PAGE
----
Urmila Pawar
Urmila Pawar

‘When the fear of God left me, I became aware of my own power. I was brimming with self confidence and the realization that I could chart my own course in life’ says Urmila Pawar noted Marathi writer and women’s rights activist whose socially relevant writings stir the conscience of a   society notorious for discrimination and humiliation of those who live on the margins. 

Winner of the Gopichand Memorial award for outstanding literature for 2018, the 74 year old writer is considered one of the most prominent Dalit writers in the country whose candid views make her both powerful and controversial. Ecstatic at being honored by an award instituted in the name of a reformist writer like Gopichand, she says her experience of inner strength occurred after   she converted to Buddhism at the age of 12 along with her family inspired by Dr. BR Ambedkar.

Growing up in a remote village in Ratnagiri in the Konkan region of Maharashtra, Urmila says her father who was a school teacher passed away when she was in the third standard and the burden of raising the family of six children fell on her illiterate mother who took to weaving cane baskets to support them. The humiliation and angst of her growing years are reflected in her writings that chronicle experiences of many marginalized human beings who inhabit a world that is far from equal.  

Among them are the heart- rending observations about Dalit women who survived on one meal of salted water cooked as a soup with rice, their struggle all the more poignant viewed against the backdrop of  patriarchy. What kind of humiliation did she face? “Poocho mat… (Don’t ask me). I have seen discrimination impacting every aspect of life. One incident that remains etched in memory involves my school friends who planned a potluck where every child brought some cooked dish. 

While my classmates decided to distribute the dishes that were to be brought, they became silent when my turn came. They told me that I was not to bring anything and it was quite evident that the reason was that I was a Dalit” Urmila points out. The issue of “purity” where girls were made to sit separately during menstrual cycles made her think about the whole set of rules that seemed unfair and discriminatory.” I faced enough discrimination outside and as if that was not enough, rules were being set within the family“   she says, speaking of her two fold struggle both as a Dalit and as a woman.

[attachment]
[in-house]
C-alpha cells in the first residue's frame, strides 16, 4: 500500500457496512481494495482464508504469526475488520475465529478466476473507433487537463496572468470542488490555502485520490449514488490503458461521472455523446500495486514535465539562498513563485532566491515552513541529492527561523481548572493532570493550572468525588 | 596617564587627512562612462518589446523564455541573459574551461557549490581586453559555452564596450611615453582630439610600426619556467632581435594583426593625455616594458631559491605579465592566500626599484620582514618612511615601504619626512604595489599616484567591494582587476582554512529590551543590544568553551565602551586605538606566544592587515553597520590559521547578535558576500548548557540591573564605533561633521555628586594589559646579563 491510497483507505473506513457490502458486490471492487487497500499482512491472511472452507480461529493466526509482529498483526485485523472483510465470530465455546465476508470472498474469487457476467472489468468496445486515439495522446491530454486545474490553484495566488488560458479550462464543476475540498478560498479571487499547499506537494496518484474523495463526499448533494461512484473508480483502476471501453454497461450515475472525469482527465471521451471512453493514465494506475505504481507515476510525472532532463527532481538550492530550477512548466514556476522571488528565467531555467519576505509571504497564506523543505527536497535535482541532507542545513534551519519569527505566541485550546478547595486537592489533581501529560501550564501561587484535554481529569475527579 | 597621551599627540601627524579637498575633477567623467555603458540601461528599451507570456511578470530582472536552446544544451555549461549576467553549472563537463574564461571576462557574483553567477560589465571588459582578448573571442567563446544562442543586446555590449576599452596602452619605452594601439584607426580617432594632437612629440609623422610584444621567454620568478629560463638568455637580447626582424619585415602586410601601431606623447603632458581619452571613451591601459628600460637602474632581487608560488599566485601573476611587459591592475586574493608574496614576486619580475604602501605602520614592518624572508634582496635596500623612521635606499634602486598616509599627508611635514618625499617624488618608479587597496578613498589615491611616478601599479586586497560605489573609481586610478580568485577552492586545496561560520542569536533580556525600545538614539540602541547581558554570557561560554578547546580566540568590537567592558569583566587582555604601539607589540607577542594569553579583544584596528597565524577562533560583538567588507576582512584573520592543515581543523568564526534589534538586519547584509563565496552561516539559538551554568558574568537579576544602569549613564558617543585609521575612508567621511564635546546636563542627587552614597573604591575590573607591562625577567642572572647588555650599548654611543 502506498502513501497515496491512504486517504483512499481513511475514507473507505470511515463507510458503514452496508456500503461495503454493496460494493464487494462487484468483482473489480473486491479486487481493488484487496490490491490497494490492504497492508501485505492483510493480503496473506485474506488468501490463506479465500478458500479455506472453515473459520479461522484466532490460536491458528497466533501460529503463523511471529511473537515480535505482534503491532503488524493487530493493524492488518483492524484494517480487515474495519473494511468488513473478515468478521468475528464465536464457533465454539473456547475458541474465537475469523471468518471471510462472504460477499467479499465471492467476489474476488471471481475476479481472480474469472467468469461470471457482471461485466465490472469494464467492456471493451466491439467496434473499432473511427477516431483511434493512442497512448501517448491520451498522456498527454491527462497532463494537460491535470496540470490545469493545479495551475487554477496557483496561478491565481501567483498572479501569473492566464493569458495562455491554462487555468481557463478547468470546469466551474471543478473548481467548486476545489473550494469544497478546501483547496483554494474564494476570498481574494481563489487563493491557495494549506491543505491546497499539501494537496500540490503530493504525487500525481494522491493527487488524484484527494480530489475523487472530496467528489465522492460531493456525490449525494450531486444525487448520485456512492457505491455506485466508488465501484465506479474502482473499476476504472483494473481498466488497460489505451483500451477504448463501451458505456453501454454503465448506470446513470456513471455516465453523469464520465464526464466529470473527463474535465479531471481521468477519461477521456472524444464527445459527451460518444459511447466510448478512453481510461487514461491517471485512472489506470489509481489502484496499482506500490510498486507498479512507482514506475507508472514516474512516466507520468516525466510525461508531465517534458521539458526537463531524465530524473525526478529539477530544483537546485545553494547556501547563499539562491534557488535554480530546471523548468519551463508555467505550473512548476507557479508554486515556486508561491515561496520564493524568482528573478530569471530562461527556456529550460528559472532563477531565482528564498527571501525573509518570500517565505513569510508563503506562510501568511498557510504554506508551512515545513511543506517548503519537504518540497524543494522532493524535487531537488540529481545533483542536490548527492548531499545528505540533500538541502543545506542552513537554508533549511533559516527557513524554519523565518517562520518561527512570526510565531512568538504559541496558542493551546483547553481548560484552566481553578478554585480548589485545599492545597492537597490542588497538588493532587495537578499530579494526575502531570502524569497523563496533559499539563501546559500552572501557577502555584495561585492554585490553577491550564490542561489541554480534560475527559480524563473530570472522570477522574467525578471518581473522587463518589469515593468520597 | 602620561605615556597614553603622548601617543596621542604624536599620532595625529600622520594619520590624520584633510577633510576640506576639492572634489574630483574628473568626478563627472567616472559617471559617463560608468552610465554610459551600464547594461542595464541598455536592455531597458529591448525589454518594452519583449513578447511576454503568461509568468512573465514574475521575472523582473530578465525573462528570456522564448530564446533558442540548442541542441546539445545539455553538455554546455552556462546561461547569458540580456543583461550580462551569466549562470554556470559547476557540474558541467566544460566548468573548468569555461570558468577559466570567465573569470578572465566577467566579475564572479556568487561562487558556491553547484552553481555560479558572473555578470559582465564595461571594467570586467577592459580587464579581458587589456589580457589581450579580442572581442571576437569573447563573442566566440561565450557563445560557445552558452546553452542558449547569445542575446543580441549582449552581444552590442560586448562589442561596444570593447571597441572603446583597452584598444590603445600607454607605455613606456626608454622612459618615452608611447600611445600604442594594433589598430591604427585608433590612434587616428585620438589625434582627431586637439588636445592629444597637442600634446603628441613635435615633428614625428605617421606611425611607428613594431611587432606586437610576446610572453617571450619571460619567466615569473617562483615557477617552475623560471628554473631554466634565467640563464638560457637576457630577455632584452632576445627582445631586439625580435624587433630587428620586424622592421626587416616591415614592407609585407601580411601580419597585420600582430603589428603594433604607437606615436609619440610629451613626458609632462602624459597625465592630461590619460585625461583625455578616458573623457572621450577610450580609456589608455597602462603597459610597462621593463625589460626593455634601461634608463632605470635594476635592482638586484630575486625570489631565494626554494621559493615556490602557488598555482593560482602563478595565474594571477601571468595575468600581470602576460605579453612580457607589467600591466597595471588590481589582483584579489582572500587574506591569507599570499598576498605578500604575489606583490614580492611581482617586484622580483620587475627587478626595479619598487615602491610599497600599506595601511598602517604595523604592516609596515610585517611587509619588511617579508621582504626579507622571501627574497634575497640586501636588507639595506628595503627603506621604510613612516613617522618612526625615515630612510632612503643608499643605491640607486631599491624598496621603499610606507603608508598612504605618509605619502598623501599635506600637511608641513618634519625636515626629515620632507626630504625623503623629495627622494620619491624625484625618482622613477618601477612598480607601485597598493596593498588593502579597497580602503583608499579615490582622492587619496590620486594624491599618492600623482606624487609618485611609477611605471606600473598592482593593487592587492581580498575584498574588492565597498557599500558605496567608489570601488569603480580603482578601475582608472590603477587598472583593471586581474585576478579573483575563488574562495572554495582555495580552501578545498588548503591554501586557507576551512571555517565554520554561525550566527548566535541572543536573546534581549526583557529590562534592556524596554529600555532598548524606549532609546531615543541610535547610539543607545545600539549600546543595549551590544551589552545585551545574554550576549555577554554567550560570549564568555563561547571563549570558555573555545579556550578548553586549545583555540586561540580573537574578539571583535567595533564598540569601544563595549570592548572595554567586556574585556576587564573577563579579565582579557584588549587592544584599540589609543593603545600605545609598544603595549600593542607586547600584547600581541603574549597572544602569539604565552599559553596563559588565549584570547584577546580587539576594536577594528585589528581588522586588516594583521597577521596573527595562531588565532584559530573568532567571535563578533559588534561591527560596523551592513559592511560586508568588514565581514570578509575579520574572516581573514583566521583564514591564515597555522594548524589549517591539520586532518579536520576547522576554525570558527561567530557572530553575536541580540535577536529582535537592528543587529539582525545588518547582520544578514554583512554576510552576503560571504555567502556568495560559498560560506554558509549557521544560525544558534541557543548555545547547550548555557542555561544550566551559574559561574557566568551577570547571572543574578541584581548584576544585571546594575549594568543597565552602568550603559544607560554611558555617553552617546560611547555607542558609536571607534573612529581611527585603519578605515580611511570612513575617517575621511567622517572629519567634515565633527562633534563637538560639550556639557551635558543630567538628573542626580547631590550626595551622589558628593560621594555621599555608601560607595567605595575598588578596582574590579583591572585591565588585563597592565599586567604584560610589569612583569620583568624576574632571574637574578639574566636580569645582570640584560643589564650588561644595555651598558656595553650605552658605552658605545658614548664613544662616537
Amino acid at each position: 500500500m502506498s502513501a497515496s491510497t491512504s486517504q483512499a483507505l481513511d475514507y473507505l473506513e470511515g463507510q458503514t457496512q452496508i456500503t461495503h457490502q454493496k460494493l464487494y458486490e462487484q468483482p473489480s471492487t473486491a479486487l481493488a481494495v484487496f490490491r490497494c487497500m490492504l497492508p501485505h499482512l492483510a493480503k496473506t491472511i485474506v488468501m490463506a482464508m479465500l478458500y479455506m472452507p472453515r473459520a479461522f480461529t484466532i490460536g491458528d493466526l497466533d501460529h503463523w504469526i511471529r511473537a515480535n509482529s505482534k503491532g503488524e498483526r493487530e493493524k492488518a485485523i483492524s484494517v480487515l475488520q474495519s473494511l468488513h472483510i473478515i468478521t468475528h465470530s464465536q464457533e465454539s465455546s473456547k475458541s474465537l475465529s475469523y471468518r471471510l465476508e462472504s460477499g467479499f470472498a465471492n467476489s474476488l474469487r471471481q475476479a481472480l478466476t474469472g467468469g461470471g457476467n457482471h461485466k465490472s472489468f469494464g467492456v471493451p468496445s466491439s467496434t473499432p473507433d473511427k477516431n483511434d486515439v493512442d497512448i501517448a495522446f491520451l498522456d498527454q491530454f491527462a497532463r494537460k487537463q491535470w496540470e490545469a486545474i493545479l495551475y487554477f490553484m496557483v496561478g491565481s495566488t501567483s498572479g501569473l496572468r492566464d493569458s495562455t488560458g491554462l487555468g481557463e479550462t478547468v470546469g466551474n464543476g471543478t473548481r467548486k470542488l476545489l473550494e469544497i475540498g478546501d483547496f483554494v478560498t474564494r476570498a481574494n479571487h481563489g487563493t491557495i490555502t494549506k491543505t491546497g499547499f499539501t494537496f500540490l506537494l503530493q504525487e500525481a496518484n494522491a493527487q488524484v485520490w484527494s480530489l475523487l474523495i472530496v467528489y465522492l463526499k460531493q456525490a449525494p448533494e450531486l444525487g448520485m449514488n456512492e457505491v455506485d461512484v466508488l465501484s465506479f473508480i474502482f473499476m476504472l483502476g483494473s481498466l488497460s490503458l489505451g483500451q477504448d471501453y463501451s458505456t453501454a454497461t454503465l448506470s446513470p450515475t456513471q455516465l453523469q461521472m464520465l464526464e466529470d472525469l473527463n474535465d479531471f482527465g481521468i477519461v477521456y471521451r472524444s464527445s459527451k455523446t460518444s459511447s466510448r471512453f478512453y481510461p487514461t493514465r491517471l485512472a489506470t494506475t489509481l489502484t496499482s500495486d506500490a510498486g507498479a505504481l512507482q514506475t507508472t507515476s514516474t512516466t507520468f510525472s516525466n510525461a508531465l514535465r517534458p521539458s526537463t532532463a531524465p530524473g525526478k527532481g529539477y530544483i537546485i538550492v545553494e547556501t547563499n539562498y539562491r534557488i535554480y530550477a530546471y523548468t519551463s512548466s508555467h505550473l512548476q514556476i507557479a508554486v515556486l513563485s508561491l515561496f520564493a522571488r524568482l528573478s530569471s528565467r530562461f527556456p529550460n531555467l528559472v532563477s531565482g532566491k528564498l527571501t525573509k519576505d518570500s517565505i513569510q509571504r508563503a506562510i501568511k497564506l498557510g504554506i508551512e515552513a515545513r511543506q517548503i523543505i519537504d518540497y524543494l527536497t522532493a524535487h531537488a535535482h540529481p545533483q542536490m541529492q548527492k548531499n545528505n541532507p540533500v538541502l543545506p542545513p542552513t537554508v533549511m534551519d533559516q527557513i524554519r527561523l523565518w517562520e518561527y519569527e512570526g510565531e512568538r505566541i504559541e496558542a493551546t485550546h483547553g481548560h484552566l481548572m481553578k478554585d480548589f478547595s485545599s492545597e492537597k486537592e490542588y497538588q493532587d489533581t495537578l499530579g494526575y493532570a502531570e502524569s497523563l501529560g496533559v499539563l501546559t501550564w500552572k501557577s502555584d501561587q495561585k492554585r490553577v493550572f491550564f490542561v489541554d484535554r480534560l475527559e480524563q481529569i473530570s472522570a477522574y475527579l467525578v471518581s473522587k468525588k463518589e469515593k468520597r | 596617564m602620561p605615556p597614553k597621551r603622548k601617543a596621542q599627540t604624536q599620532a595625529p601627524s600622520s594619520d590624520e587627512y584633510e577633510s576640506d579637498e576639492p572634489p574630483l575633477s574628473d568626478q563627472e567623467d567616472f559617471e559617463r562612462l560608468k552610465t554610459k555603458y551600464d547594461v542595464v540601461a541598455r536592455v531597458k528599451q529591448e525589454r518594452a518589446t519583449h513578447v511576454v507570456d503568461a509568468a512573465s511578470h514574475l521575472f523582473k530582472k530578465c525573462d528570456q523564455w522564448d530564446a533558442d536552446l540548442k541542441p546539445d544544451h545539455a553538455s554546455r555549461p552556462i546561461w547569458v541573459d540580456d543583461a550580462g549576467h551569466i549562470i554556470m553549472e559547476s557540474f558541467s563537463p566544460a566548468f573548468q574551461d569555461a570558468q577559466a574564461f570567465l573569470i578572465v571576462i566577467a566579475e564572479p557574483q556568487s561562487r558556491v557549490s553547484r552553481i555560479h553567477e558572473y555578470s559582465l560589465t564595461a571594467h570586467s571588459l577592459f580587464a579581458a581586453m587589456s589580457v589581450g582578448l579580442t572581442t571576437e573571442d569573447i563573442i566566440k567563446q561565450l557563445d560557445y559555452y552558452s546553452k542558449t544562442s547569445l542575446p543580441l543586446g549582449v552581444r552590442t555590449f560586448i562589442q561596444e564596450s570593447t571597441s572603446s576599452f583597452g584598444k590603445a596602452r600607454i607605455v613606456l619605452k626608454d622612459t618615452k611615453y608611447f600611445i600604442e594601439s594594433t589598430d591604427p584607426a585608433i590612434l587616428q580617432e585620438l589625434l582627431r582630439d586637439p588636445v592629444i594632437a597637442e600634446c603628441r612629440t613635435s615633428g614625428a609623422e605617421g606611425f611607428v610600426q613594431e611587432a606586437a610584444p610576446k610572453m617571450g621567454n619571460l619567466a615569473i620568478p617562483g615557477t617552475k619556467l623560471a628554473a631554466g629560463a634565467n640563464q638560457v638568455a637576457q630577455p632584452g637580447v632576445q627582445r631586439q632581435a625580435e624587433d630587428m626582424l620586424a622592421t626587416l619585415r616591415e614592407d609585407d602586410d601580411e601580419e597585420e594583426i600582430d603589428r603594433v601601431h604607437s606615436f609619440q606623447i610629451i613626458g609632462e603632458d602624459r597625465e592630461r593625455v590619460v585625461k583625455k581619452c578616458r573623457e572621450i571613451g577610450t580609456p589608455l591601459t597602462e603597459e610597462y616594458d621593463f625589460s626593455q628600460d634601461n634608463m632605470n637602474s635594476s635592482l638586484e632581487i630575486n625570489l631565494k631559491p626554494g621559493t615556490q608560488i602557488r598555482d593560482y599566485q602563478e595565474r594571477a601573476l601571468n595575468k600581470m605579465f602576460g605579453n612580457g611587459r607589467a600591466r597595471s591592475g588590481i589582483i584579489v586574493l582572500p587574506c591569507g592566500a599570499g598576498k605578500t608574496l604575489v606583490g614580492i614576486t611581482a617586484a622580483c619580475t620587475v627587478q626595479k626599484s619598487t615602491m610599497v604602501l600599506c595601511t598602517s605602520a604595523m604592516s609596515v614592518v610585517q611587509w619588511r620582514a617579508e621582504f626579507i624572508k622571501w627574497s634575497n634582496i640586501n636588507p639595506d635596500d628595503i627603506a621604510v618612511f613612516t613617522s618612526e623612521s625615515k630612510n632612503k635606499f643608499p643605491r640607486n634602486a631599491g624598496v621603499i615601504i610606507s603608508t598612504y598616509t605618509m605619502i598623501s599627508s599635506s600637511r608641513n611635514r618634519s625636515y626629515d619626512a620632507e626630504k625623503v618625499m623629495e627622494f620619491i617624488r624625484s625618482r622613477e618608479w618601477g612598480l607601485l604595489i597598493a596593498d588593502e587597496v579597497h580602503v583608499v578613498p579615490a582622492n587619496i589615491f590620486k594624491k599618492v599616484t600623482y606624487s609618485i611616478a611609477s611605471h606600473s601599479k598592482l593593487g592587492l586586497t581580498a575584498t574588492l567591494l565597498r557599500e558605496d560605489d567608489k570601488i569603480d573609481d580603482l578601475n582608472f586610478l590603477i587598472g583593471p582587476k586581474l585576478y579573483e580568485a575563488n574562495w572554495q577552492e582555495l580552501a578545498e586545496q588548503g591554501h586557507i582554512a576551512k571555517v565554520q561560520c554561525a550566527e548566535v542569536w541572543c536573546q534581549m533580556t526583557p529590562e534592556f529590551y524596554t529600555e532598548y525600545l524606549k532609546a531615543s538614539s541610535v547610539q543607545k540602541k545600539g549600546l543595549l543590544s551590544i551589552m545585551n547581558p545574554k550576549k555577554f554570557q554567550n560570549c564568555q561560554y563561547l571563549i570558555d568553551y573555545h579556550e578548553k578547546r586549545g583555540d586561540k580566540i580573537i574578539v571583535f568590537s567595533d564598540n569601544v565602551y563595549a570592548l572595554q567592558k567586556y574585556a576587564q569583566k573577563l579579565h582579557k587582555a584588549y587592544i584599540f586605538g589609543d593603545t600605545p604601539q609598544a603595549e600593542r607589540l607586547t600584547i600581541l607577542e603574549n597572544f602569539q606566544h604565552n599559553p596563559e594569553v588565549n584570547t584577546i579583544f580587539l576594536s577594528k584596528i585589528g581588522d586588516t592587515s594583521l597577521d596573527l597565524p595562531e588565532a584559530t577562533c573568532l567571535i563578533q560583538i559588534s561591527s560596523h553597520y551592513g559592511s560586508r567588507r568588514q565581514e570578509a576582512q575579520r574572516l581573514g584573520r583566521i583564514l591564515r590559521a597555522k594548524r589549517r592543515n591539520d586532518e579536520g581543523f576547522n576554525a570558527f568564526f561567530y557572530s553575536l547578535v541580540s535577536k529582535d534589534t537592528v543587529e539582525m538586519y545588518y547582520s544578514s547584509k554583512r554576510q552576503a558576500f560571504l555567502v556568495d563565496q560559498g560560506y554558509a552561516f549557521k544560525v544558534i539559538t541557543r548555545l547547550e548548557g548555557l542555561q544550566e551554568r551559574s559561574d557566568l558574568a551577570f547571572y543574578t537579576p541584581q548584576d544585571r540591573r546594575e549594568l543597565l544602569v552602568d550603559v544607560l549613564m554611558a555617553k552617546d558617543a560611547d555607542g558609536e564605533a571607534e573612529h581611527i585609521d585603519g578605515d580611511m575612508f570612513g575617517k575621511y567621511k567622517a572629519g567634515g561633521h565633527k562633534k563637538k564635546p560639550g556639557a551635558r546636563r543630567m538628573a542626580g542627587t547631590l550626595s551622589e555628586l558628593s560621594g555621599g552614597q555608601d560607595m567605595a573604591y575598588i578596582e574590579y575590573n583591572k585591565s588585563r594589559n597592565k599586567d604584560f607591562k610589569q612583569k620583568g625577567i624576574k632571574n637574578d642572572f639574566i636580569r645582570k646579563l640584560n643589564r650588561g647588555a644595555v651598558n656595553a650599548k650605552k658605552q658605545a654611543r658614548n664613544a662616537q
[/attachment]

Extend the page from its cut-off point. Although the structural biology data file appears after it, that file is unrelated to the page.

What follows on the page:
Moving to Bombay after her marriage, the lady with an iron will completed her MA in Marathi literature and secured a government job. Inspired by Baba Saheb Ambedkar’s writings, she was drawn to women’s movements beginning with the International year for women in 1975. “We were a group of women who met at Dadar and discussed the various limitations posed by a patriarchy that did not allow their true potential as humans. Hira Bhansode, Chaya Datar and other women exchanged their experiences and I felt a kinship emerge. The belief that men were superior because they held the seed for procreation ingrained over years gradually faded away. 

Aurat ke pass bhi bheej hai (women bear seed too)…and we are equal…partners in creation and life. This was a realization that changed my life” Urmila says of her gravitating towards social activism. She has to her credit  two collections of short stories “Satwa Bot” (sixth finger) and “Mother Wit” and a play “Vhay Mi Savitribai “( I am Savitri Bai) based on India’s first woman teacher Savitri Bai Phule. A play based on this book in which she has also acted has been running for almost 25 years now.  “Amhihi Ithihas Ghadvila (We Also Made History) co-authored with Minakshi Moon is a narrative about Dalit women who actively participated in Baba Saheb Ambedkar’s anti-caste movement.

“Aaydan” (The weave of my life: A Dalit Woman’s memoirs) her autobiography is a metaphor for the writing technique employed by her wherein she used the term to reflect the task that her mother undertook to support the family (weaving bamboo baskets) “I find that her act of weaving and my act of writing are organically linked to reflect the pain, agony and suffering of different Dalit lives in our region” she explains. 

The travails of a people who were condemned to perform menial and undesirable tasks and forced to live in isolated communities won the Maharashtra Sahitya Parishad award and is considered one of the most frank and intimate memoirs that heralded the awakening of a consciousness for change. Can literature be an instrument of social change?. “All conflict emerges from lack of knowledge. Words have the power to turn ignorance into Knowledge and ultimately make a difference” she asserts. Urmila Pawar who scripted history by overcoming personal tragedy, bias and social attitudes to break barriers of caste and patriarchy through the power of carefully woven words, knows this better than anyone else.

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